Animal Magnetism

Is it the Chinese year of the rat or mouse or rodents in general? No? I guess it’s the year of the ox. So maybe it’s just the Sandy year of the rodent. As my faithful readers may recall (and I love you all to bits) I had marauding rodents in my garden earlier this year. I managed to tame them with an electronic Pied Piper; the tune is not to their liking, so they stay away. However, my animal magnetism seems to persist. Let me explain.

In August, I went paddle boat camping with a friend on the Saco River. The parking lot for the boat ramp is dirt and grass and is close to a big field. l had parked there in July without incident. In August, I had 4 days of great camping and we got back to the car in the late afternoon. We got the boat on the car and the equipment packed up and headed out for the 3-hour drive back to Boston. In New Hampshire there are only a few lights before it’s pretty much all highway. Once we got close to Boston, I took Storrow Drive and I didn’t hit a stoplight until we were only a few miles from home. By then it was dark, but at the stoplight I could see something black fluttering in the windshield wiper.

“What’s that? Is that a leaf?” Just as I was wondering how a leaf managed to hang on through 3 hours of mostly 50 to 70 mile an hour traveling, an entire body emerged from the hole surrounding the windshield wiper where it attaches to the car.

“That’s a mouse!”

He/she stared at us with big scared eyes like it’s our fault he/she crawled into my car and didn’t have the sense to jump out before we left the parking lot.

The light turned and as I gently pressed the accelerator, the terrified mouse darted to to the edge of the car on the passenger side and lept off.

“He’s on the sidewalk and heading for that manhole!” My friend reported it, as if we were cops tracking a fleeing suspect.

We barely had time to exclaim how crazy that was, when mouse #2 emerged from the same hole. Apparently looking for his/her buddy. He/she was also now staring directly at us while clinging to the windshield wiper. I was trying not to run off the road, and as my attention shifted he/she disappeared.

“I think he jumped off the side too,” I said.

We felt bad for them both. They were actual, literal country mice landing in the city. That one running for the manhole? He/she didn’t have a chance. If a nasty city mouse or rat didn’t get him, surely a bird or take out gone bad would. We were still kind of haunted by their big, terrified eyes.

We unloaded the boat at my friend’s house, and I headed home. It was late, and I had to park a ways from my house. My arms were full, so I left the lifejacket and the tarp in the trunk to get the next day. About mid afternoon, I went back to the car to get them. I realized I had also left a travel mug in the car, so I unlocked it, opened the door, and leaned inside.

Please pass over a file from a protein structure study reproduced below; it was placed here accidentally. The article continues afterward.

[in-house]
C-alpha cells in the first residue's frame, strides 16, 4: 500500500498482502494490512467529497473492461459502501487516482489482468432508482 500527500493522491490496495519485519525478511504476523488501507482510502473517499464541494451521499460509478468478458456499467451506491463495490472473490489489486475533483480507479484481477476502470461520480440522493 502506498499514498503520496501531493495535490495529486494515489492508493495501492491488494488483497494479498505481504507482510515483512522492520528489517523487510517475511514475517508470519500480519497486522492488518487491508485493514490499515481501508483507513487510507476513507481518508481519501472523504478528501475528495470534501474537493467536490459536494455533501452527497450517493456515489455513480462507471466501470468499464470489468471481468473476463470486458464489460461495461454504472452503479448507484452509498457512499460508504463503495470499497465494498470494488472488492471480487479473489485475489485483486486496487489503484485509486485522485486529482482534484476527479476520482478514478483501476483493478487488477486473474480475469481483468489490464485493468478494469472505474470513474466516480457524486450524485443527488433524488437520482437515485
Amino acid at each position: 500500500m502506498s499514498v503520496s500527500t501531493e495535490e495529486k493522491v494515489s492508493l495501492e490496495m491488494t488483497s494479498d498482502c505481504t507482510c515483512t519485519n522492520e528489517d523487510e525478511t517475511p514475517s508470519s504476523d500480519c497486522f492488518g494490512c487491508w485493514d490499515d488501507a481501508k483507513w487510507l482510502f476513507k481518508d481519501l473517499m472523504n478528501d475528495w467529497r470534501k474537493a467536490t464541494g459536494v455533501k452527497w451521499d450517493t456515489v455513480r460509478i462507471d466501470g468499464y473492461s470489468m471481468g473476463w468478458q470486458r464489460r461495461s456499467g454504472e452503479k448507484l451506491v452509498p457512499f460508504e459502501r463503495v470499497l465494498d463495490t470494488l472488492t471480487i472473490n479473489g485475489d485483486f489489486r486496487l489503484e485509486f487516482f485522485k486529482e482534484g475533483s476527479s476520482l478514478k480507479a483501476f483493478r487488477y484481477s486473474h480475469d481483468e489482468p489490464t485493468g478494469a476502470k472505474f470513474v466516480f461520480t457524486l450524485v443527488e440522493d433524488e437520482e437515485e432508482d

That’s when saw them.

I keep little bags of nuts in the car because I can get hungry suddenly, and you don’t want to encounter me when I’m hangry. I also bring them on trips and leave whatever is left. You know, in case I suddenly get hungry. So I probably had 3 or 4 little bags of nuts tucked in various nooks in the car.

Had, being the key word. There were the remains of nuts scattered all over the floor in the front, and a plastic bag with a nibbled hole in it on the driver’s seat. The resulting poops were also present.

In 5 seconds, I went from, “Oh, poor country mice” to “Die you damn rodent!”

I started a methodical search for nut rubble and poops. They were in the glove compartment and the compartment between the seats that has a latched lid. How the hell had he/she gotten in there? I continued the grim search to the backseat. More nut rubble and poops. That fucking mouse bastard.

The kid and I were heading to the Cape the next day, so I Googled “mice in your car.” Most of it was advice about how to prevent it. No shit, Sherlock. If I could have prevented a little curious country bumpkin bastard from hitching 150 miles, don’t you think I would have? I stopped reading when the article started talking about chewed wires. I cleaned the car and removed the remaining emergency nut stash. If I expire from sudden hunger, please send the police after that little bastid.

The next morning, I approached the car with my suitcases, and really hoping I wouldn’t encounter mouse #2’s trespass, the Lord’s prayer be damned. It looked clear and clean. Phew. I loaded the car and included two extra items that usually aren’t on vacation list: 2 mouse traps. The second to last thing I want to do is trap and kill a mouse in my car on vacation. But the very last thing I want to do is have a little bastid in there in the first place.

This was war.

We got to the Cape late, and the next day, I checked the car. If I found poop, I was going to set both traps. At least peanut butter would most likely work on a country mouse who had probably had nothing but grass seeds and whatever else is good eating in a field. The websites love to tout peanut butter as irresistible, but in my experience, city mice have much picker palettes. Like the mice I had in my apartment a few years ago.

I checked the car, and nothing. By day 2, I figured we were in the clear and the mouse traps stayed packed. I don’t know if the little bastid disembarked at my house or after the 100 plus mile ride to the Cape, but he was gone.

I was back on the Saco River for Labor Day weekend, and this time I made sure to bang on the car all around before we left. For good measure, I shouted “No hitchhiking bastids to Boston!” I know, I’m such an animal.

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